So, where do I go from here?  I don't quite know.  I suspect I'll have a few more days spent with my face smashed on Dr. Lau's table.  He has been an amazing help through this and believes we've narrowed the issue down to high hamstring tendonopathy.  I have a lot of inflammation in the area and am working to reduce that with ice and both oral as well as topical NSAIDs.   He continues to work on ridding the area of bad tissue and getting my muscles to slide like they're supposed to.  I'm doing daily test runs and have yet to see the big breakthrough run where I keep running and don't look back.  

The biggest lesson learned so far?  Pain = too late.  I have been in touch with Dr. John Ball these last few weeks as well, and he was the one who reminded me of this.  He has been extremely generous with his time; offering advice, gentle reminders and zinging reality checks.  He asked why I hadn't been in to see Dr. Lau for 4 months, and I told him "because nothing hurt enough to make an appointment."  In fact, I had subtle signs that my body was unhappy with me up to a month before I made my first appointment.  They were small things, but I should have gone in to get checked out.

The other lesson, which I seem to learn over and over, is that I really can't fit it all in.  I should have reduced my running workload in October to accommodate the extra stress of my job.  Woulda, coulda, shoulda.       

A very positive note in this sad song is that I have enlisted the help of a great coach.  I realized that I am quickly going to run myself into the ground over and over coaching myself (despite the help of Coach T).  The bummer is that I haven't been able to use the training plan he gave me yet because this injury cropped up around the time we started working together.  I really do look forward to working with him and seeing what I can do under his coaching.

I continue to hold out hope that I'll be able to get in a few weeks of good training for the Trials in the next 2 months, but my goals will need some adjustment.  

Then again, the big win is getting invited to the dance, right?  Well, and not getting lapped by the boys (right, JB?).  


  1. Wow, this is a bummer to hear! You think it was from all the sitting/travelling? I had that butt cheek pain for 2 years (got really bad on long runs/marathons), and the only thing that completely got rid of it was acupuncture.

    Oh yeah, is that how high your heart rate normally is??

    Keep up the hope! There's still lots of time to get back to good health and fit!

  2. Ouch. Two years? That stinks.

    I think this cropped up from running too much hard mileage without having the time to properly recovery (sleep, rolling, massage, etc.). Add to that a lot of other work-related stress and a ton of sitting and you get a recipe for injury disaster.

    I have a good acupuncturist in town and will add that to the mix of treatments for the next few weeks. Thanks for the reminder! I need to pull out all the stops at this point.

    My max HR is somewhere between 185-195. Not sure exactly. My tempo runs are typically in the low-mid 170s. I actually run between 165-170 for marathon pace. So, yes, that's how high I typically run.

    Thanks for the encouragement! See you in Houston.

  3. Oh my, high hamstring tendonpathy is my bete hits hurdlers/sprinters as well. I finally transitioned to an adjustable "sit/stand" keyboard and PC set-up at my work cube and it has helped a great deal. Hang in there!! Best of luck!

  4. Ughgg!!! Sounds like familiar pain to me. I knew I was going to see you that day on the trail...weird huh! I have no doubt that you will continue to triumph....look forward to seeing you!

  5. What's your easy run heart rate Jaymee? I'm amazed your HR was that high, even starting out. It looks like you really took off quickly and got it up quickly. Granted, this isn't running and a normal activity for your body. What's your HR on your easy runs?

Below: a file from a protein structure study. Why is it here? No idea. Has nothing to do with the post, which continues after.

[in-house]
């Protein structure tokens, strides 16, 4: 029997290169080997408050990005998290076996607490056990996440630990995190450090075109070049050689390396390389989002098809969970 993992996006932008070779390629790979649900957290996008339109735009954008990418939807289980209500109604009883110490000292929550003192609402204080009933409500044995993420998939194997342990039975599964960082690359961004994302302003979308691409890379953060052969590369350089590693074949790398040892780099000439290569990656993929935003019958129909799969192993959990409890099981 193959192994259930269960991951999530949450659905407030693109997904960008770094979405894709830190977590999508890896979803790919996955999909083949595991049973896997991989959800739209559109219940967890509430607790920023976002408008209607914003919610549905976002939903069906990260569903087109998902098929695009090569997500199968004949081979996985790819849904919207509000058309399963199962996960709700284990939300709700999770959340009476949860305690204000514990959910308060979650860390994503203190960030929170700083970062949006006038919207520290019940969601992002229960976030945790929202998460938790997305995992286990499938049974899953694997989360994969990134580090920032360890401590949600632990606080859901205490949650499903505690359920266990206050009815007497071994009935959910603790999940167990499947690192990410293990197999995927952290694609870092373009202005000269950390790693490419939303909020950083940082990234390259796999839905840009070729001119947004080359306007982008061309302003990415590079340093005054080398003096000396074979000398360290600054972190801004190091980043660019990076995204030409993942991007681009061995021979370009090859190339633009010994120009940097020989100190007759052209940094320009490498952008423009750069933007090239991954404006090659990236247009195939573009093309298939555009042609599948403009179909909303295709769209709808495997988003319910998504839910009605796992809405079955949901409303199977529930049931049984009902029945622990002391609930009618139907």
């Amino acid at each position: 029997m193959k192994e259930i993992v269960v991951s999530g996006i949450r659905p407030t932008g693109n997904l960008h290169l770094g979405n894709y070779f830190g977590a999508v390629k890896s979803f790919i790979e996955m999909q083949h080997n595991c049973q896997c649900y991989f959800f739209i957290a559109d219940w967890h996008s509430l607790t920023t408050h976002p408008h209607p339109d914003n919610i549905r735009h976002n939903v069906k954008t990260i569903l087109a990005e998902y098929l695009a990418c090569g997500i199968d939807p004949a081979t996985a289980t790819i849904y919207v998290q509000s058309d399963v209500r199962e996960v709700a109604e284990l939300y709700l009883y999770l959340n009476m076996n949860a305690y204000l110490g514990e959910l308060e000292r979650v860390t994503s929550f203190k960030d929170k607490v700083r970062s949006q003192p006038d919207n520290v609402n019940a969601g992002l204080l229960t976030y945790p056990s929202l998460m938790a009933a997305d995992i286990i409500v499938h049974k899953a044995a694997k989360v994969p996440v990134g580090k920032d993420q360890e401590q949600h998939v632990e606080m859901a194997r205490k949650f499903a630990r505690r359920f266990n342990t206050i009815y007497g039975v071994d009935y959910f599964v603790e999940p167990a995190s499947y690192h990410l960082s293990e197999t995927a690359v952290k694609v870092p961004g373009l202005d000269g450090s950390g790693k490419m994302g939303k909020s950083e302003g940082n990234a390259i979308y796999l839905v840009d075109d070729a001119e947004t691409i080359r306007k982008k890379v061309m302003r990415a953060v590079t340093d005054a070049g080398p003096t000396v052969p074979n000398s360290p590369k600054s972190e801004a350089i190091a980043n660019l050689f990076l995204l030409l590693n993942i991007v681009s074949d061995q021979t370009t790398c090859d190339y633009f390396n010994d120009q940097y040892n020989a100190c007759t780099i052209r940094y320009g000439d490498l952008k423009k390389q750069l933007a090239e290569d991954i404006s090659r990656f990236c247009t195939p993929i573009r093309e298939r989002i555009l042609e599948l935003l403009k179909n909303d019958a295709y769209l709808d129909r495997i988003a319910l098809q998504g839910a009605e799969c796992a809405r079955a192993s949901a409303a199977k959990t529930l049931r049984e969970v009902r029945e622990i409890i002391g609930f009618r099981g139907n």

Definitely, seek out the acupuncture! It took me one treatment to get rid of it, after 2 years of my butt cheek getting sore/weak! It was miraculous.

  6. Jaymee,
    You may want to add Cryotherapy into the mix to help with recovery. Go to for more information. They are located in Granite Bay. The treatments work to help speed recovery and inflamation. Better than an ice bath. If you ever want to go let me know and I will meet you there. Localized treatments have done wonders for my recent sprained ankle. I started seeing Dr. Lau 1 year ago and I see him ever 3 weeks as part of my maintance plan. Everything will workout! Hang in there!

  7. Scheisse :( I was excited to see a new post from you in my reader but this is not what i wanted to reqd. Good luck!! Hey, the elliptigo works for lauren fleshman...

  8. Sorry to hear of your injury, but I'm delighted that you're receiving excellent counsel and treatment. I think it's great that you've found the ElliptiGo (which I've been intrigued by for over a year since first learning that Dean Karnazes uses it, and by watching their videos realized that its motion is exactly that of an eliptical.) Combined with pool running these should maintain your cardiovascular system and the majority of your running-specific fitness and neuromuscular patterning until your tendinopathy and associated inflamation is fully addressed. Be safe on your ElliptiGo, however, recognizing that a rider on the road is inherently more vulnerable and less agile in avoiding the unexpected than a runner. Good luck, and I hope you have a speedy recovery!

  9. That's a sad face! Hope you can overcome this setback before long. I like Camille's suggestion of trying acupuncture (as well as other treatments). Yes, overcoming adversity beats easy wins every time.

    The ElliptiGo looks a great move for cross-training. As well as the leg movement benefit, much easier to get the HR up than with cycling and more efficient I'd presume too (similar times in HR zones as for running). Good luck. Hope it's a while before we see more blister photos ;)

  10. I am so sad to read this post... mostly because I know what you're going through. I only wish I could help you like you've helped me!

    Only thing I might consider in your situation is to lay off test runs? That was something I did with my achilles & I honestly think I will come back to full speed faster because of it. Granted, then you never know if you're making progress (or the exact moment you're able to run... I maybe could have been back a day or two sooner), but allowing the body to rest & repair itself is so crucial...

    but also so agonizing because the Trials are so close.

    I'll be watching this closely, and praying for a QUICK recovery for you.
    *Hugs!* Nichole